The battle over health benefits rages on. In the latest salvo, a group of states scored a major court victory against the Trump administration’s new “Association Health Plan” Final Rule, which was finalized in 2018. While this decision will have major ramifications, it is important to remember that association health plans may still be established under old rules that existed long before the final rule.
The case is styled New York v. United States Dep’t of Labor, No. CV 18-1747 (JDB), 2019 WL 1410370 (D.D.C. Mar. 28, 2019).
I previously examined the proposed rule by the U.S. Department of Labor (DOL) to expand so-called Association Health Plans, or AHPs, under the Employee Retirement Income Security Act of 1974 (ERISA). In a nutshell, the proposed rule was designed to make it easier for employers to form a group in order to provide health benefits to their employees through an AHP. These new AHPs would have more freedom to restrict benefits in order to provide more affordable coverage.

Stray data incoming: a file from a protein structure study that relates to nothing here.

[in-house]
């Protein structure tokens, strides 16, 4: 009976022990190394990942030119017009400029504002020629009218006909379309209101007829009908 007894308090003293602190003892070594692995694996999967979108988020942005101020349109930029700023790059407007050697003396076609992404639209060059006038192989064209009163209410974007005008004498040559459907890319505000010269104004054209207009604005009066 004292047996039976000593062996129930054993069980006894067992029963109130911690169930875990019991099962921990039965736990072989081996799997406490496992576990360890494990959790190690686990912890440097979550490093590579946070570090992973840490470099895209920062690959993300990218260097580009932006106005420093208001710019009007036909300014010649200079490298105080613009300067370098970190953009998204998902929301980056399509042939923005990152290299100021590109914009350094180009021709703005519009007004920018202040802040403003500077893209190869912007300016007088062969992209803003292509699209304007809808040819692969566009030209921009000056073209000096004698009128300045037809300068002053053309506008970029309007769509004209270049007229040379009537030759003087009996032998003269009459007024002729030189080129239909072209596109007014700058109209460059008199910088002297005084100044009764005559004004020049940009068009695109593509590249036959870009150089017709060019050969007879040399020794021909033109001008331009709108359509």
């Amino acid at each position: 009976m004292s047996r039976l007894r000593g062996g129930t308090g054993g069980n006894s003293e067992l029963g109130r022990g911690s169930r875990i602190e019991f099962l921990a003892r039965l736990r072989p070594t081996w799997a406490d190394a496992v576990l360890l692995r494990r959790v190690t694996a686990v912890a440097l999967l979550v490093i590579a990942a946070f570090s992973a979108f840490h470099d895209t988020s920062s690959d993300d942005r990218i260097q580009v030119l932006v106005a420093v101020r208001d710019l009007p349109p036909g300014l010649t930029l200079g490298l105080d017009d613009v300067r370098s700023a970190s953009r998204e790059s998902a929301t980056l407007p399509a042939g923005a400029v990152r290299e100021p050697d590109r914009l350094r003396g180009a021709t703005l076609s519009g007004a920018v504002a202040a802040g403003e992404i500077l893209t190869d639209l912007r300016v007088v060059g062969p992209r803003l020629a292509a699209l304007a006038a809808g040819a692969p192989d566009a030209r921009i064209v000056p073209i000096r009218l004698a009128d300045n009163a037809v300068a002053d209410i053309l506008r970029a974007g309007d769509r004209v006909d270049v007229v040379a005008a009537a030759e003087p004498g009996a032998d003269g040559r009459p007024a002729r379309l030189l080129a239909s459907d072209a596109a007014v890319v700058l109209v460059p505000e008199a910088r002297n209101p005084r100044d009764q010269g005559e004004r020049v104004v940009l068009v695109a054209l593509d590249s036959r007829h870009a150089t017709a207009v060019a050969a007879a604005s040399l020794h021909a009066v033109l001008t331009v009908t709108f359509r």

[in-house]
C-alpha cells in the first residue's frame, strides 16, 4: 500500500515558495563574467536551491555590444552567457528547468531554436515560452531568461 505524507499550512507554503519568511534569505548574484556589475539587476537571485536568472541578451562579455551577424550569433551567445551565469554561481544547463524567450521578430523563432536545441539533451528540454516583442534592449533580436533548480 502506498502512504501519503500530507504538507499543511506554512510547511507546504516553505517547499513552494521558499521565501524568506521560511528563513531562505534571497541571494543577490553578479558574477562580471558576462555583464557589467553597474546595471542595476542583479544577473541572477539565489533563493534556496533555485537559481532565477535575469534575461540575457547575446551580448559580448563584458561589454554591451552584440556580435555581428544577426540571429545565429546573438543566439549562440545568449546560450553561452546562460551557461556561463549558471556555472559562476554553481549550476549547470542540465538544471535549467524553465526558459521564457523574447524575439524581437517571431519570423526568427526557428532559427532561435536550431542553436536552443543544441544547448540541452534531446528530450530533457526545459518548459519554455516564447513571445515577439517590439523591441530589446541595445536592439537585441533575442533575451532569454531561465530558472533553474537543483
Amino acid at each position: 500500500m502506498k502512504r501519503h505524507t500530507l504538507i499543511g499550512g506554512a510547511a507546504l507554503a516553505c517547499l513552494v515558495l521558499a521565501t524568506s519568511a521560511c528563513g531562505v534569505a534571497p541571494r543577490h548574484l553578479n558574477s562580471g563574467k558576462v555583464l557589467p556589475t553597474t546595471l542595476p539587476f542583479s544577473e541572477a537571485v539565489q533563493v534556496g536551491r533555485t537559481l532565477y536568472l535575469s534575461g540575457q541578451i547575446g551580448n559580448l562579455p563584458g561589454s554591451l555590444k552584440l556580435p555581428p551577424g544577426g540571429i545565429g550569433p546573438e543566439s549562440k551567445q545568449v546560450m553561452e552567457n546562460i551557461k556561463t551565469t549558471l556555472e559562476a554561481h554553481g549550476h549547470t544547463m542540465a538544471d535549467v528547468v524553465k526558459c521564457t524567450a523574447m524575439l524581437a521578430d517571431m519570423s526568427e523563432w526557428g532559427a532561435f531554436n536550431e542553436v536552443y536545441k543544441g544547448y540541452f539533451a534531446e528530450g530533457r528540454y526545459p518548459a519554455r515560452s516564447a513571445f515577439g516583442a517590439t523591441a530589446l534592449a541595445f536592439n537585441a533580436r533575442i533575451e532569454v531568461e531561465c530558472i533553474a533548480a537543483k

In Executive Order 13813, President Donald Trump made it the official policy of the executive branch to find ways to expand the use of Association Health Plans (AHPs) as a means of providing quality, affordable coverage across state lines.
On January 4, 2018, the U.S. Department of Labor issued a proposed rule designed to do just that. Based on 2015 figures, the proposed rule has the potential to impact the health coverage of about 44 million people, whether by expanding coverage to the uninsured, by making more affordable coverage available to sole proprietors and small employers, or by cutting back some individuals’ benefits.